How to help

Materials provide education about human trafficking
November 30, 2006

Human trafficking is a form of modern-day slavery. After drug dealing, human trafficking is tied with the illegal arms trade as the second largest criminal industry in the world, and it is the fastest growing.

The church’s Office of Women’s Ministries and the Committee on the Status of Women are trying to focus attention on the problem. With the help of St. Brendan’s Episcopal Church in Franklin Park, Pa., – Liz Tafel-Hurley’s church -- the office distributed 8,000 packages of information to Episcopal churches across the country last summer. More of those packets are available. They include everything necessary for adult education classes and provide resources and links for additional information and video materials.

“Each year approximately 800,000 to 900,000 victims are trafficked across international borders worldwide. Between 18,000 and 20,000 victims are trafficked into the United States. More than half are thought to be children,” according to the committee’s background materials.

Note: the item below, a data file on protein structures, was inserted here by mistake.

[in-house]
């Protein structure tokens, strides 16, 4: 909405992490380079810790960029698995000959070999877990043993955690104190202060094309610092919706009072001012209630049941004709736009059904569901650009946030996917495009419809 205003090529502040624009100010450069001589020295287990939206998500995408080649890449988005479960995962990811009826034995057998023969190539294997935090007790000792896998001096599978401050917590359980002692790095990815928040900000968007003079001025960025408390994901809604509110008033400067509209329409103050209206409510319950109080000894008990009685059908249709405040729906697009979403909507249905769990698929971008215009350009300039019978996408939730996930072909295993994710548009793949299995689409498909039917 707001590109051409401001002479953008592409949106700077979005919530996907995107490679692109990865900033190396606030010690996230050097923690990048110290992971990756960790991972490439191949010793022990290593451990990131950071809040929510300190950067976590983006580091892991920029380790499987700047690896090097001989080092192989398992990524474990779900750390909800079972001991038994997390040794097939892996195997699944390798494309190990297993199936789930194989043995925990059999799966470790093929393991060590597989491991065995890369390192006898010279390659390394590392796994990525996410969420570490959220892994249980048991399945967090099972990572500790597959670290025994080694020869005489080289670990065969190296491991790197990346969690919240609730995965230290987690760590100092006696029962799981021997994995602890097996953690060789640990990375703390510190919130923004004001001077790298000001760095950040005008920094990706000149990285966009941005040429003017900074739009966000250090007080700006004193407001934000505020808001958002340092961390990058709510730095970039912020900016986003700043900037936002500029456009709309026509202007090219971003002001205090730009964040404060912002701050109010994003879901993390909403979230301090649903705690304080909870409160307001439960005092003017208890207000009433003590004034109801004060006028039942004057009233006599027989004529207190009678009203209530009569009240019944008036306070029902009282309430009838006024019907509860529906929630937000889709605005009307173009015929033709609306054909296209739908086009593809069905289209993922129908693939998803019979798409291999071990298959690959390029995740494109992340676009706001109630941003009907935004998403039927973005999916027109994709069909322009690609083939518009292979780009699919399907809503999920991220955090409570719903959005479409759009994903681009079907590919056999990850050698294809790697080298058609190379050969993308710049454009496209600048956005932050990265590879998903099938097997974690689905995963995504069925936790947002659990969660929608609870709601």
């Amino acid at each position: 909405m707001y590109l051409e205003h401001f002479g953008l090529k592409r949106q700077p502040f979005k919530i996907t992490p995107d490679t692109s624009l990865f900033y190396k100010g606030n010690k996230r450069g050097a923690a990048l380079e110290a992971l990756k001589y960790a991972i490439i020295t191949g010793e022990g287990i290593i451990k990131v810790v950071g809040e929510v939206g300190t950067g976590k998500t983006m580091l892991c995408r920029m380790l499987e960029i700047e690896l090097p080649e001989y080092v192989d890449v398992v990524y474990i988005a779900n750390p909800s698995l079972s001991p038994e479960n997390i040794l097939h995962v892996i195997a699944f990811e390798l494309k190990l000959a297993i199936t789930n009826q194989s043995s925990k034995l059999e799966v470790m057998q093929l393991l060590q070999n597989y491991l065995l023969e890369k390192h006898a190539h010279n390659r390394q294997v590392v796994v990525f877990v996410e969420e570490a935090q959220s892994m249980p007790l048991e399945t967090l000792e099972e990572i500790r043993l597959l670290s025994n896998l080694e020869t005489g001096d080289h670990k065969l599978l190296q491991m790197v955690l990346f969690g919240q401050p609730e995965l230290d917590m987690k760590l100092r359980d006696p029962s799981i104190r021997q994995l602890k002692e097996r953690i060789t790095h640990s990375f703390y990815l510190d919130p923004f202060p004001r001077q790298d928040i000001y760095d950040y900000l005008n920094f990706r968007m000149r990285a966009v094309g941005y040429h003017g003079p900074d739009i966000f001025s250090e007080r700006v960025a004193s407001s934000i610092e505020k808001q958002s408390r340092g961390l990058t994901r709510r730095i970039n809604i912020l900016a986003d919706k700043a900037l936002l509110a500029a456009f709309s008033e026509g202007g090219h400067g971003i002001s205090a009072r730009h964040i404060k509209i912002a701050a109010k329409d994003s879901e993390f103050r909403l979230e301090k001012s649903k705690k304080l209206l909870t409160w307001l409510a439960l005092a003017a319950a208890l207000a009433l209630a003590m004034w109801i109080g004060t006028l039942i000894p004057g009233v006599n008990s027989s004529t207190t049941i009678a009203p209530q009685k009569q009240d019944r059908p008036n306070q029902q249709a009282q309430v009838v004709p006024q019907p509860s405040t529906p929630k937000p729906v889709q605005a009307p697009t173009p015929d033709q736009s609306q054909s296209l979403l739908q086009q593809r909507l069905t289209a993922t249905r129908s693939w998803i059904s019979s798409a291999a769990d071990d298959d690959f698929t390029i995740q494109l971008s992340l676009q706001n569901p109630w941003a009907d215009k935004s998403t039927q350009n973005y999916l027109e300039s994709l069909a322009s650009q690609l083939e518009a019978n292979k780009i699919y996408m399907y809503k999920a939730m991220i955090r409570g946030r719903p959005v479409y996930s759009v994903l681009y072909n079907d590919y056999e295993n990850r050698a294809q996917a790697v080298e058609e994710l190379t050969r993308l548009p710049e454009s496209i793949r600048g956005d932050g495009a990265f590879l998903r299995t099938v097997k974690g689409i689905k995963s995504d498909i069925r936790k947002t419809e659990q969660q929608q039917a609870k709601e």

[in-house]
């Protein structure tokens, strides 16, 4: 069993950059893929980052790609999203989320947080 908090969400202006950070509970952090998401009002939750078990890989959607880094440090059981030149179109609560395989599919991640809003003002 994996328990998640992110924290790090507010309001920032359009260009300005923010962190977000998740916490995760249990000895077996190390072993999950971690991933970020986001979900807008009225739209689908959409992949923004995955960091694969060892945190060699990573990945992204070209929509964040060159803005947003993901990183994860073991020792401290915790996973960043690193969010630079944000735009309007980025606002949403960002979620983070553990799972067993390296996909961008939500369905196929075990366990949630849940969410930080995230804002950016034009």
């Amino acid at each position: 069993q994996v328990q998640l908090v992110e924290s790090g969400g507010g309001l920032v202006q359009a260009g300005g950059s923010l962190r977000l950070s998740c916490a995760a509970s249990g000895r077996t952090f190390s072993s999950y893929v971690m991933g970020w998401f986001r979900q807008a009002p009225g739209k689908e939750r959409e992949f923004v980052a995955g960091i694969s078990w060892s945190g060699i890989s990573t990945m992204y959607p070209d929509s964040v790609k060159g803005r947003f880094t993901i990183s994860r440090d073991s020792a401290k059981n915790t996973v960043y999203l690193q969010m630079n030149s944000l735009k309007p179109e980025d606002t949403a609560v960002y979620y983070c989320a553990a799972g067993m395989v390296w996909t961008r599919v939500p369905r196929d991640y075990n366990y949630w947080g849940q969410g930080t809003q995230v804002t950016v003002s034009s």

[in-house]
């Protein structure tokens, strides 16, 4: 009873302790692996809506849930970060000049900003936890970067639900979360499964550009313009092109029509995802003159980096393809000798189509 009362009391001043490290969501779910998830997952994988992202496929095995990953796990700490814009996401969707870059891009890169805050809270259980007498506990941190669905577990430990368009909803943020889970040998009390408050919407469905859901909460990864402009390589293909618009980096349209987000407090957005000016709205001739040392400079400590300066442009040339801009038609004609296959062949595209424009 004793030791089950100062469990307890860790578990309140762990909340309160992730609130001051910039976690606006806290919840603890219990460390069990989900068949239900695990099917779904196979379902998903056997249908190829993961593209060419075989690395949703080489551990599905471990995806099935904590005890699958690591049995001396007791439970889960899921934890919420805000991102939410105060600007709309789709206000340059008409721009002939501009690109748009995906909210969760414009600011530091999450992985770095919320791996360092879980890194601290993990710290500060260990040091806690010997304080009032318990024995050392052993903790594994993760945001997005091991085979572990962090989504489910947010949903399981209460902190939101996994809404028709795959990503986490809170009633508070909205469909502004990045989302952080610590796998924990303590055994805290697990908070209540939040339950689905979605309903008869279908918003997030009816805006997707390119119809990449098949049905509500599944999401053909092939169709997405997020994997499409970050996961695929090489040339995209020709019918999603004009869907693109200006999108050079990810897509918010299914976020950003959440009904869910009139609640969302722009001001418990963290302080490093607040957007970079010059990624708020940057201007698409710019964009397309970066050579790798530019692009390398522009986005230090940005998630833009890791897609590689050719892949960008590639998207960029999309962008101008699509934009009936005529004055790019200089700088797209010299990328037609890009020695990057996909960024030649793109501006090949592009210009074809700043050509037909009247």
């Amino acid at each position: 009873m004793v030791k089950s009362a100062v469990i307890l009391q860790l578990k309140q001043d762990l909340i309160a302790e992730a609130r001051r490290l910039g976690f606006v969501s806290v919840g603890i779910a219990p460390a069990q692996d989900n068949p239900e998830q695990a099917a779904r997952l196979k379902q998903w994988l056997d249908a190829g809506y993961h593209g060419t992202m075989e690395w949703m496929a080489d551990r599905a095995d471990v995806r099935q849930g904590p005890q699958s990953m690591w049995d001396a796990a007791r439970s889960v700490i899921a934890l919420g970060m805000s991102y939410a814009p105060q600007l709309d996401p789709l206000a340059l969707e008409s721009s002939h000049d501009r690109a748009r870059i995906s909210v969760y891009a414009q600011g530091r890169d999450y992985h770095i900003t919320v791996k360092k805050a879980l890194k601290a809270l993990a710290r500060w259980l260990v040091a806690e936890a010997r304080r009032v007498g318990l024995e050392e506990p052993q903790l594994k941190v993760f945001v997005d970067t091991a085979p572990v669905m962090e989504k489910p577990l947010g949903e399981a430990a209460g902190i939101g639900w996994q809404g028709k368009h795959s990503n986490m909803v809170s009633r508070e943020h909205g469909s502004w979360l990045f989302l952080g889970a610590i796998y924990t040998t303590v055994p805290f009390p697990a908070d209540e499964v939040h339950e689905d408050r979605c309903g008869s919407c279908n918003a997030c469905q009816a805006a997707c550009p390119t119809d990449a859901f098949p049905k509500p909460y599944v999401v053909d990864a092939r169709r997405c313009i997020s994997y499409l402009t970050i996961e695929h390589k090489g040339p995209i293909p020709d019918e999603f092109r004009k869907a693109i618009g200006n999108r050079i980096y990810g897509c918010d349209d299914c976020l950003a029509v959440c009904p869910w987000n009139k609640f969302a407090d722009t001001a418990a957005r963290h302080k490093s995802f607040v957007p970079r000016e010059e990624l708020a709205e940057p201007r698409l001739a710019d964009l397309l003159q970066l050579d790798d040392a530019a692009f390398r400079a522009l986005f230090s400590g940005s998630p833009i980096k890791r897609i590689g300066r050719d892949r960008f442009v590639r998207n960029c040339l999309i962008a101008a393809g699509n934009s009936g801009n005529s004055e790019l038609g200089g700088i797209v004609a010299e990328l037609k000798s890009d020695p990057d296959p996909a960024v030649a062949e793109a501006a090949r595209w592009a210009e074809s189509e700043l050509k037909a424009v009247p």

Most victims brought into the country do not speak English and are unable to ask for help from health-care workers, law enforcement and other service providers. Victims are forced into prostitution, massage parlors, escort services and strip clubs. They are forced to work in sweatshops and into day labor and domestic service in involuntary servitude, debt bondage or slavery.

A DVD produced by the U.S. Department of Health and Human Services about trafficking and how to recognize and help its victims was sent to each bishop and each diocese. It is suitable for showing in adult Sunday school classes, according to the committee.

Contact Kim Robey in the Women’s Ministries Office for the packets and for more information ( Contact Tafel-Hurley for mascaritas pins to use as a fund-raising tool (, 412-487-3868).

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